Today is Mother’s Day. The one thing that the human race has in common with each other in spite of all the rest of our cultural differences… We all have parents. Whether we like them, have issues with them, or don’t know at all we all came from somewhere. Today I can’t help but think about my paternal grandmother, a lady I never had the good fortune to know. I chose her first name as my middle name when I was 13 years old and that remains the sole connection I have to her other than the obvious one of my father. I sometimes feel like I am missing something important in my life because I didn’t know her. Then the thought occurs to me that my children will grow up, at least in that respect, like I did. The unicorn necklace I wear belonged to Oz’s mother before she died. There is not a day that has passed since I met him that I don’t wonder if she would like me and hope that she would. I think that one of the best things about love in any form is that it can make you strive to be your best possible self.
Image via Wikipedia
Recently I have discovered that there is something of a debate about whether businesses have the right to set a minimum age for children within their establishment. I believe I should first say that I’m 26 and have no children of my own nor do I plan on having them in the extremely near future at least.In spite of that I do like children very much I am the last person you will find making purposefully discriminatory statements. However I believe that adults with and without children are entitled to “child free” areas. I have heard from several parents of young children in my acquaintance that there are times when a completely adult conversation is paramount to their continued sanity. Completely adult in this instance encompasses a time frame in which the eyes that seem to attach themselves to the back of your head at the onset of parenthood can sleep, and your superhero cape can be left at home underneath your socks in the bottom drawer of your dresser. I applaud parents for their sometimes superhuman efforts in raising their children but to all the parent bloggers out there who are muttering about “child discrimination” don’t you think you deserve a small increment of time in which to remember that you were a person long before your children came around? I think sometimes parents have the tendency to forget that they were functioning beings before their infant/toddler/preschooler was here. My suggestion: get a babysitter for the night and at least once a month enjoy a conversation which is comprised wholly of words and not punctuated with high-pitched emotional sound half the time. If your favorite restaurant happens to have a minimum age and you foresee giving up your absolute favorite dish forever take heart, it’s not forever. Personally I might consider letting my child believe that the nice restaurant dinner on their sixth or seventh birthday was my present to them when actually it would be a present to myself.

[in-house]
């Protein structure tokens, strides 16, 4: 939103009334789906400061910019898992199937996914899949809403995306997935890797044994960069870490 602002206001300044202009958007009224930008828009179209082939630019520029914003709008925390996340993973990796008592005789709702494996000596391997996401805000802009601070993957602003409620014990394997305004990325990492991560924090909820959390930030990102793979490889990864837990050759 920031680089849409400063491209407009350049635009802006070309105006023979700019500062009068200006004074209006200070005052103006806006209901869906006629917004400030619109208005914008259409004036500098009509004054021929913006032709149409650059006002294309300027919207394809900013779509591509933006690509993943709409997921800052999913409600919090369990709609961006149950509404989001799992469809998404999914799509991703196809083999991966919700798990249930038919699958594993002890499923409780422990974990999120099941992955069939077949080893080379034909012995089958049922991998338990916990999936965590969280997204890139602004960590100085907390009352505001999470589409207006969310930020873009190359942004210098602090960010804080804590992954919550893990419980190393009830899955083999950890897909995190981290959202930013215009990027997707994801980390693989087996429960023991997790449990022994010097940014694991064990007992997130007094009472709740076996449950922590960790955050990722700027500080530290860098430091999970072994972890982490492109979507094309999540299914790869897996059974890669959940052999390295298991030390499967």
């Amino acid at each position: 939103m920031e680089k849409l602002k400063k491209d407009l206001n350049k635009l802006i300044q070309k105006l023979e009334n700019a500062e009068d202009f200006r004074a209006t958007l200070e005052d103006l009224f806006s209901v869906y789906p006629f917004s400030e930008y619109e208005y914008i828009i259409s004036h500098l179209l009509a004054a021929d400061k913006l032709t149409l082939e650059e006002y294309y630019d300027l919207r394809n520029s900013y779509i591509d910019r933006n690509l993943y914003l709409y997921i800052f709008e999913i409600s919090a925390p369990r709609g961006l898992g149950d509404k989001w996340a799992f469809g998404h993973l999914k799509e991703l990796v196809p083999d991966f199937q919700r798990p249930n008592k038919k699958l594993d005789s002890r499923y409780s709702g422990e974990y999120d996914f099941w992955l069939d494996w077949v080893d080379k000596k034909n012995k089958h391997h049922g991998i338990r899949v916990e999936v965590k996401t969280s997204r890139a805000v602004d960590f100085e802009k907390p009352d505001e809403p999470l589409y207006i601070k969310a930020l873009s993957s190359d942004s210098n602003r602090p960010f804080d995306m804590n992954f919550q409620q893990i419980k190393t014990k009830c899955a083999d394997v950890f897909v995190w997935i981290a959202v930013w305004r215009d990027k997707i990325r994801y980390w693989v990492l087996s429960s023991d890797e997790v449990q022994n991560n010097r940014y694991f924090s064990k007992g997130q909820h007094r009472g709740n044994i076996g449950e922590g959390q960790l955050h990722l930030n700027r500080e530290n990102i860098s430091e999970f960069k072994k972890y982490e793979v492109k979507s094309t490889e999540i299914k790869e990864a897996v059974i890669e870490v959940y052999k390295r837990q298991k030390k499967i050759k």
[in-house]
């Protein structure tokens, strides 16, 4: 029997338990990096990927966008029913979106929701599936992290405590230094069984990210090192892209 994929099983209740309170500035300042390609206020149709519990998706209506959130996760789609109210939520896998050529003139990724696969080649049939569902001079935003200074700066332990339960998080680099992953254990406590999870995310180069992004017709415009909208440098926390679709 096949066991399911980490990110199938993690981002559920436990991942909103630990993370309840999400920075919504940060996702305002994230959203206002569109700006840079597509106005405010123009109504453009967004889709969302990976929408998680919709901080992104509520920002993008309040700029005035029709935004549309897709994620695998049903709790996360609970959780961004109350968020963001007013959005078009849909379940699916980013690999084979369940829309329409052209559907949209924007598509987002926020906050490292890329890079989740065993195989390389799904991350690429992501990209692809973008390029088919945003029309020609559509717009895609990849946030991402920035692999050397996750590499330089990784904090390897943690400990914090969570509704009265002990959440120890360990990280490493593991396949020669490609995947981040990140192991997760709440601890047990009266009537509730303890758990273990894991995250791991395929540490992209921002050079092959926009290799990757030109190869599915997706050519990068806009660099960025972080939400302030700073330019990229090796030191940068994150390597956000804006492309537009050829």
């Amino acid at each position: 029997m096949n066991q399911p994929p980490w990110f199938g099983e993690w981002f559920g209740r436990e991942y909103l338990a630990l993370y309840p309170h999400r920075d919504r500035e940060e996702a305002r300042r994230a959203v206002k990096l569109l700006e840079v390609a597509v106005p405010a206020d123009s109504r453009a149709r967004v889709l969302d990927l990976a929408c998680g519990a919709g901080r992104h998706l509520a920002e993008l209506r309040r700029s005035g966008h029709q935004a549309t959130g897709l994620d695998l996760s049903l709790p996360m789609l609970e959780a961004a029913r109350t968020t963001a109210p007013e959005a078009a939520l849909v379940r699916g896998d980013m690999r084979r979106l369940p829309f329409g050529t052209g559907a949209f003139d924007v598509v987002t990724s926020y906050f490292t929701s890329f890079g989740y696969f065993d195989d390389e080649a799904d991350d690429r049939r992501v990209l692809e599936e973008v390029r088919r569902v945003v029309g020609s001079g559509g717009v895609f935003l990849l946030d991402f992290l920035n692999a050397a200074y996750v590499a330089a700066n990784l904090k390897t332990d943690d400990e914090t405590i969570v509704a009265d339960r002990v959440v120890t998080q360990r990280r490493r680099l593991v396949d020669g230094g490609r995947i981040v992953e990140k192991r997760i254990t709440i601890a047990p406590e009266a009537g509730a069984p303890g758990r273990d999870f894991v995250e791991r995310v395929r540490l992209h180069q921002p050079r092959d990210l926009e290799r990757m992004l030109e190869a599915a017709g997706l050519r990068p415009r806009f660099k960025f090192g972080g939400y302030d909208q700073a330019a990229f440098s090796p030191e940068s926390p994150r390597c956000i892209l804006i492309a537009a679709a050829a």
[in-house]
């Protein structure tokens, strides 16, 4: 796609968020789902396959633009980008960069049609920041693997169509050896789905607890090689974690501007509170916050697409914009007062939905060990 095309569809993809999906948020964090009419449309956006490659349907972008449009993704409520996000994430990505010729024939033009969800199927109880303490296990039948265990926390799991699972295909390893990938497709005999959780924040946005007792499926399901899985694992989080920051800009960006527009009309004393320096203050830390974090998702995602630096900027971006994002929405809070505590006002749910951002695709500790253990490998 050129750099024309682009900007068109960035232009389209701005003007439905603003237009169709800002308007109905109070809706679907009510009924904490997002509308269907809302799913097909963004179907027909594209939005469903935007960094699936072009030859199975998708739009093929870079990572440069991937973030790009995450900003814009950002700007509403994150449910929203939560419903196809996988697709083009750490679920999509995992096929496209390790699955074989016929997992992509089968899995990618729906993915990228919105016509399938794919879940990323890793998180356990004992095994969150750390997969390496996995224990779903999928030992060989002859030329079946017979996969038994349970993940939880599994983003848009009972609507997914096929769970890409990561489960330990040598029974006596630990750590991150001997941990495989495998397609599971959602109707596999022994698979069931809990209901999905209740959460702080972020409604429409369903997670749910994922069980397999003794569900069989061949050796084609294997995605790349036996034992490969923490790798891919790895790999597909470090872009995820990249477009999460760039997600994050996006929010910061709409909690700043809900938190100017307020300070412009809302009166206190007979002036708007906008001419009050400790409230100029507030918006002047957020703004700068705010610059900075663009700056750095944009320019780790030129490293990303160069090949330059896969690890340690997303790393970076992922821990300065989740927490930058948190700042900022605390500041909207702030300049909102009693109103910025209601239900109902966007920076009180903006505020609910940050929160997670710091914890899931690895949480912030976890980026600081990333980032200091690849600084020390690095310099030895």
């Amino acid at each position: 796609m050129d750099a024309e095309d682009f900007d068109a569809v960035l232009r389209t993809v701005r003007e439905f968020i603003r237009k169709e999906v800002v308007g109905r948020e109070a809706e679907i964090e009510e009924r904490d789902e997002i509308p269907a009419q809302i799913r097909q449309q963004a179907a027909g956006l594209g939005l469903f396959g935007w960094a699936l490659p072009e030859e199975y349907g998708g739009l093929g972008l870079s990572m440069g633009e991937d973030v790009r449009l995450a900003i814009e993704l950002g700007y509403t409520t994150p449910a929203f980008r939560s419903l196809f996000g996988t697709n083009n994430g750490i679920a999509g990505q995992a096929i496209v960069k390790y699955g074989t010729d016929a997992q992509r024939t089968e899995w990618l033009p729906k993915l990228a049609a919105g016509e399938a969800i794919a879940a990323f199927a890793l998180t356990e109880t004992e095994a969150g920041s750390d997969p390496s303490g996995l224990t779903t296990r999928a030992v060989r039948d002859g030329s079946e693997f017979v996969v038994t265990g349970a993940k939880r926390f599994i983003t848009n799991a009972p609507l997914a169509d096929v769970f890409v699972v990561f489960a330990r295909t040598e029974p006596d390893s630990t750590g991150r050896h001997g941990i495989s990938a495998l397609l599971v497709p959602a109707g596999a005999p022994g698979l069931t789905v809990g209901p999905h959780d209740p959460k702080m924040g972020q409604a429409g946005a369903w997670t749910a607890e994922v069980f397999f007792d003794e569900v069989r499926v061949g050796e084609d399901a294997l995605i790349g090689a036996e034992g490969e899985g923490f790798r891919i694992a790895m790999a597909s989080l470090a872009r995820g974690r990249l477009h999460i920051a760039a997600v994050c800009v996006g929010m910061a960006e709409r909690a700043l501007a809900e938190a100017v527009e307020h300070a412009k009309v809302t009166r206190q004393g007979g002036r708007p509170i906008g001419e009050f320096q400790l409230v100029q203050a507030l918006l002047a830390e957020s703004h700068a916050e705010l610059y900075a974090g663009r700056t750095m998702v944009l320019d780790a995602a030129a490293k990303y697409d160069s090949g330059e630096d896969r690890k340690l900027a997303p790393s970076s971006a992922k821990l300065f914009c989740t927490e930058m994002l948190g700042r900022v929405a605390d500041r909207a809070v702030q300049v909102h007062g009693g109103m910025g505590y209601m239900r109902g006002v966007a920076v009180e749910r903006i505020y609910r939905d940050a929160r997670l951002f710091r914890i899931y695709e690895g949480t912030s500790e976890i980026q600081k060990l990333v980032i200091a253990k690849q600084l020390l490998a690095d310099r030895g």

Now a note to anyone who has a mind to or is currently following this blog about the next few weeks: I have just updated my speech recognition software and until we get used to each other there might be some really bizarre phrases that accidentally get put in print. I beg your indulgence for about the next month.